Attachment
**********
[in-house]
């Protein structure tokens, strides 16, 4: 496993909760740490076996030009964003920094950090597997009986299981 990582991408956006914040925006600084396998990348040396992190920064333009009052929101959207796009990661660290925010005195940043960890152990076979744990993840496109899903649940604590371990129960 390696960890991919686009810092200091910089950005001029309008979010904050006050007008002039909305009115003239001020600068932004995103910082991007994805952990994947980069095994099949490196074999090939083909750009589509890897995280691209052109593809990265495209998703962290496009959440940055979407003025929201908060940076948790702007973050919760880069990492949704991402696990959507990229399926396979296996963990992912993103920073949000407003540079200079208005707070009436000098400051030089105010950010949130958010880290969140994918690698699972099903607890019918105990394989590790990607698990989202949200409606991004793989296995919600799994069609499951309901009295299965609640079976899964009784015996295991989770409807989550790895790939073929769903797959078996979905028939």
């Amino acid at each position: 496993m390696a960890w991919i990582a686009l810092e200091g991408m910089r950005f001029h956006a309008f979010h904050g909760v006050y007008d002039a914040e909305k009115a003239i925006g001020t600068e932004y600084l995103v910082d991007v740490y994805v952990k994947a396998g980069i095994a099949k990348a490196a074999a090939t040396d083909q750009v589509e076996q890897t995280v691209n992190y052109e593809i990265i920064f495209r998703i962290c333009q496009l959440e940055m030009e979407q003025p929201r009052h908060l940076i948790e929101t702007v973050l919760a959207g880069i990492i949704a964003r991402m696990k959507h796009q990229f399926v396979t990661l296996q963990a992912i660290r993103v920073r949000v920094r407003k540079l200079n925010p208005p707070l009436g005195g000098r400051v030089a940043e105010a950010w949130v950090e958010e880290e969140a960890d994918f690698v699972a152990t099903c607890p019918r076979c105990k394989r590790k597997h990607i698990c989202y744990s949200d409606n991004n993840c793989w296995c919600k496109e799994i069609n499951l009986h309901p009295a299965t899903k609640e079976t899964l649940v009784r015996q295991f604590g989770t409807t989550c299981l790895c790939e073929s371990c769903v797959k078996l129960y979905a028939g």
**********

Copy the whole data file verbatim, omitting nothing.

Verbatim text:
[in-house]
């Protein structure tokens, strides 16, 4: 496993909760740490076996030009964003920094950090597997009986299981 990582991408956006914040925006600084396998990348040396992190920064333009009052929101959207796009990661660290925010005195940043960890152990076979744990993840496109899903649940604590371990129960 390696960890991919686009810092200091910089950005001029309008979010904050006050007008002039909305009115003239001020600068932004995103910082991007994805952990994947980069095994099949490196074999090939083909750009589509890897995280691209052109593809990265495209998703962290496009959440940055979407003025929201908060940076948790702007973050919760880069990492949704991402696990959507990229399926396979296996963990992912993103920073949000407003540079200079208005707070009436000098400051030089105010950010949130958010880290969140994918690698699972099903607890019918105990394989590790990607698990989202949200409606991004793989296995919600799994069609499951309901009295299965609640079976899964009784015996295991989770409807989550790895790939073929769903797959078996979905028939």
């Amino acid at each position: 496993m390696a960890w991919i990582a686009l810092e200091g991408m910089r950005f001029h956006a309008f979010h904050g909760v006050y007008d002039a914040e909305k009115a003239i925006g001020t600068e932004y600084l995103v910082d991007v740490y994805v952990k994947a396998g980069i095994a099949k990348a490196a074999a090939t040396d083909q750009v589509e076996q890897t995280v691209n992190y052109e593809i990265i920064f495209r998703i962290c333009q496009l959440e940055m030009e979407q003025p929201r009052h908060l940076i948790e929101t702007v973050l919760a959207g880069i990492i949704a964003r991402m696990k959507h796009q990229f399926v396979t990661l296996q963990a992912i660290r993103v920073r949000v920094r407003k540079l200079n925010p208005p707070l009436g005195g000098r400051v030089a940043e105010a950010w949130v950090e958010e880290e969140a960890d994918f690698v699972a152990t099903c607890p019918r076979c105990k394989r590790k597997h990607i698990c989202y744990s949200d409606n991004n993840c793989w296995c919600k496109e799994i069609n499951l009986h309901p009295a299965t899903k609640e079976t899964l649940v009784r015996q295991f604590g989770t409807t989550c299981l790895c790939e073929s371990c769903v797959k078996l129960y979905a028939g």